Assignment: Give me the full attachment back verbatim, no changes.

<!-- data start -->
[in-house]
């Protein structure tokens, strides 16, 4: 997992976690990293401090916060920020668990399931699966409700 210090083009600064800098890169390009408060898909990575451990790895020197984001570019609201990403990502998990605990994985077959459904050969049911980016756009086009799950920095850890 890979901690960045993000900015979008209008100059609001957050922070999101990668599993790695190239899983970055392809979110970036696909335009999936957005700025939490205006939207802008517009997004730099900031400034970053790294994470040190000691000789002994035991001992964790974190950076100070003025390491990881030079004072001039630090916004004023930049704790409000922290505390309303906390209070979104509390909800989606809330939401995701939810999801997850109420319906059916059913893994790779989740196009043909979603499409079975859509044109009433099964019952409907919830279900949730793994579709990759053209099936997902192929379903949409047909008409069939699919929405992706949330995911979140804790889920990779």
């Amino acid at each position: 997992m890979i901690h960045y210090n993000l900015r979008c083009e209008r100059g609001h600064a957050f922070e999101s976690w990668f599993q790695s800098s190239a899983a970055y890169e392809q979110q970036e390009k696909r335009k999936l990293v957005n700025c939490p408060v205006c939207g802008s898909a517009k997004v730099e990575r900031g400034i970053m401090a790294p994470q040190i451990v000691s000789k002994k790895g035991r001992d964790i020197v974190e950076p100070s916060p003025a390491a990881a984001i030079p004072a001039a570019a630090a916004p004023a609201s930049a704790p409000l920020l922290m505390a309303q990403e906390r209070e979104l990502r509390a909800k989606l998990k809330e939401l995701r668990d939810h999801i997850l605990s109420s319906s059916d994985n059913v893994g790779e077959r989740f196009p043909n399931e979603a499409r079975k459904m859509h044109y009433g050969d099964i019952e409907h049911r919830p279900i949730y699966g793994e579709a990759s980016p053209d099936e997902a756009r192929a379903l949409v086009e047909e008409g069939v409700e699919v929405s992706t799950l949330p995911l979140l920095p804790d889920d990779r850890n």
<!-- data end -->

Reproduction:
[in-house]
């Protein structure tokens, strides 16, 4: 997992976690990293401090916060920020668990399931699966409700 210090083009600064800098890169390009408060898909990575451990790895020197984001570019609201990403990502998990605990994985077959459904050969049911980016756009086009799950920095850890 890979901690960045993000900015979008209008100059609001957050922070999101990668599993790695190239899983970055392809979110970036696909335009999936957005700025939490205006939207802008517009997004730099900031400034970053790294994470040190000691000789002994035991001992964790974190950076100070003025390491990881030079004072001039630090916004004023930049704790409000922290505390309303906390209070979104509390909800989606809330939401995701939810999801997850109420319906059916059913893994790779989740196009043909979603499409079975859509044109009433099964019952409907919830279900949730793994579709990759053209099936997902192929379903949409047909008409069939699919929405992706949330995911979140804790889920990779």
């Amino acid at each position: 997992m890979i901690h960045y210090n993000l900015r979008c083009e209008r100059g609001h600064a957050f922070e999101s976690w990668f599993q790695s800098s190239a899983a970055y890169e392809q979110q970036e390009k696909r335009k999936l990293v957005n700025c939490p408060v205006c939207g802008s898909a517009k997004v730099e990575r900031g400034i970053m401090a790294p994470q040190i451990v000691s000789k002994k790895g035991r001992d964790i020197v974190e950076p100070s916060p003025a390491a990881a984001i030079p004072a001039a570019a630090a916004p004023a609201s930049a704790p409000l920020l922290m505390a309303q990403e906390r209070e979104l990502r509390a909800k989606l998990k809330e939401l995701r668990d939810h999801i997850l605990s109420s319906s059916d994985n059913v893994g790779e077959r989740f196009p043909n399931e979603a499409r079975k459904m859509h044109y009433g050969d099964i019952e409907h049911r919830p279900i949730y699966g793994e579709a990759s980016p053209d099936e997902a756009r192929a379903l949409v086009e047909e008409g069939v409700e699919v929405s992706t799950l949330p995911l979140l920095p804790d889920d990779r850890n």